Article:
In the short poem Continent’s End, Jeffers begins with a celebration of the Pacific Ocean and the world-sea, identifying the Pacific as the womb of life, but then probes deep within himself to find something “harder than life and more impartial, the eye that watched before there was an ocean.” It is not that Jeffers claims—as a man—to have something too profound for the sea to possess (such as consciousness); rather, he closes, “both our tones flow from the older fountain.” Jeffers recognizes that we are in one sense children of the sea, yet he sees that we are also siblings of the sea.
The tone of this poem is rugged. It combines the power of the sea with the “insolent quietness of stone,” giving it a majestic quality that would characterize Jeffers’ poetry in the years to come. The regular flow of it contributes to a mood of cosmic flux. It flows, yet it stops at regular intervals. Perhaps this is intended to represent a surf pattern. Jeffers observes that his “song’s measure is like” the sea’s “ancient rhythm.” The line length is consistent. Every second line ends in a full stop, and there are no mid-line stops. This was the form of an even more well-received poem that Jeffers did not publish until later, Shine, Perishing Republic, and quite similar to the form of a contemporary surf-lyric, Point Joe. Though this form was for Jeffers a new development circa 1922, yet Jeffers would soon move on to a less regular “measure.” Jeffers’ pre-1923 poems did not exhibit the fluctuating rhythm that Tamar would introduce, yet the rhythm, language, and tone of Continent’s End renders it distinctly Jeffers.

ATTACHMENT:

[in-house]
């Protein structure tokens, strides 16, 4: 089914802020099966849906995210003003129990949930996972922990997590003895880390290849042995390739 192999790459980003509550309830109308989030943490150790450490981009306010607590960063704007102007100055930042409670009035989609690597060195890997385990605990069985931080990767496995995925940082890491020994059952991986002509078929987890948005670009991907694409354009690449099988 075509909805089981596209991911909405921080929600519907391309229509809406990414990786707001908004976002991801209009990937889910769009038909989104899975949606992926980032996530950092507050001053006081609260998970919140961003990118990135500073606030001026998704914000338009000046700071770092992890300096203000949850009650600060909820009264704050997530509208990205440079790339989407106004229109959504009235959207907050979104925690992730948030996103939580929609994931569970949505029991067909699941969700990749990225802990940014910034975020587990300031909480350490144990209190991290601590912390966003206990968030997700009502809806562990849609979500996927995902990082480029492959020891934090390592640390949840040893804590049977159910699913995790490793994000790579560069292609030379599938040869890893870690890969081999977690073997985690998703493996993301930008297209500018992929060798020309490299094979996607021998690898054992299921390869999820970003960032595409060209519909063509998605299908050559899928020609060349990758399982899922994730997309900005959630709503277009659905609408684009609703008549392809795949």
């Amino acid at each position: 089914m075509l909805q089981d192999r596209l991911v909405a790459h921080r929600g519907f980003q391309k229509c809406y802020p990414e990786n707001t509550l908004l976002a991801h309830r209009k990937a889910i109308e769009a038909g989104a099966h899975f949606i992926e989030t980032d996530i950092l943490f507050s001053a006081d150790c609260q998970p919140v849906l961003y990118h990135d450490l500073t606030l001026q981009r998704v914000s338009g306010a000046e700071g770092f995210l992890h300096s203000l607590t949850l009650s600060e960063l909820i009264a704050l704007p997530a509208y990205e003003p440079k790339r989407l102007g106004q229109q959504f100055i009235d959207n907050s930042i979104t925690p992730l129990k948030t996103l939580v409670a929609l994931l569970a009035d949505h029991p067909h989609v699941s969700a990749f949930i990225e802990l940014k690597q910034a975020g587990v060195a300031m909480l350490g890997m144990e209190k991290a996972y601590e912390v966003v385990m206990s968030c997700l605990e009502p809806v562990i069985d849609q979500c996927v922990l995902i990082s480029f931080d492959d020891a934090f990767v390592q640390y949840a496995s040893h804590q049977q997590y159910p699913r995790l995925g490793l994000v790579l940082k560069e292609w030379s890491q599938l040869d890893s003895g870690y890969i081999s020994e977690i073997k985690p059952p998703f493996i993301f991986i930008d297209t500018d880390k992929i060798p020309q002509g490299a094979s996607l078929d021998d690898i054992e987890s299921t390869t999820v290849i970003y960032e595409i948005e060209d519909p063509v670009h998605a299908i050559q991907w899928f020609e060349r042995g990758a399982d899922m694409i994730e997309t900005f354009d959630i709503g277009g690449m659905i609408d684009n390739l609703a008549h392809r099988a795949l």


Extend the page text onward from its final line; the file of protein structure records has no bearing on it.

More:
The phrase “you have grown bitter” makes it seem as though the ocean is annoyed by human hubris. I think this makes man too central and too important. This is a flaw that I have a hard time overlooking, and a flaw that would revisit Jeffers's work throughout his career.
Continent's End has been posted online by the Robinson Jeffers Association.
Continent's End is included in the following anthologies:
- California Poetry: From the Gold Rush to the Present, 2003; ed. Dana Gioia, Chryss Yost, and Jack Hicks
- The Wild God of the World: An Anthology of Robinson Jeffers, 2003; ed. Albert Gelpi
- The Selected Poetry of Robinson Jeffers, Stanford, 2001; ed. Tim Hunt
- Robinson Jeffers: Selected Poems, Vintage Books, 1965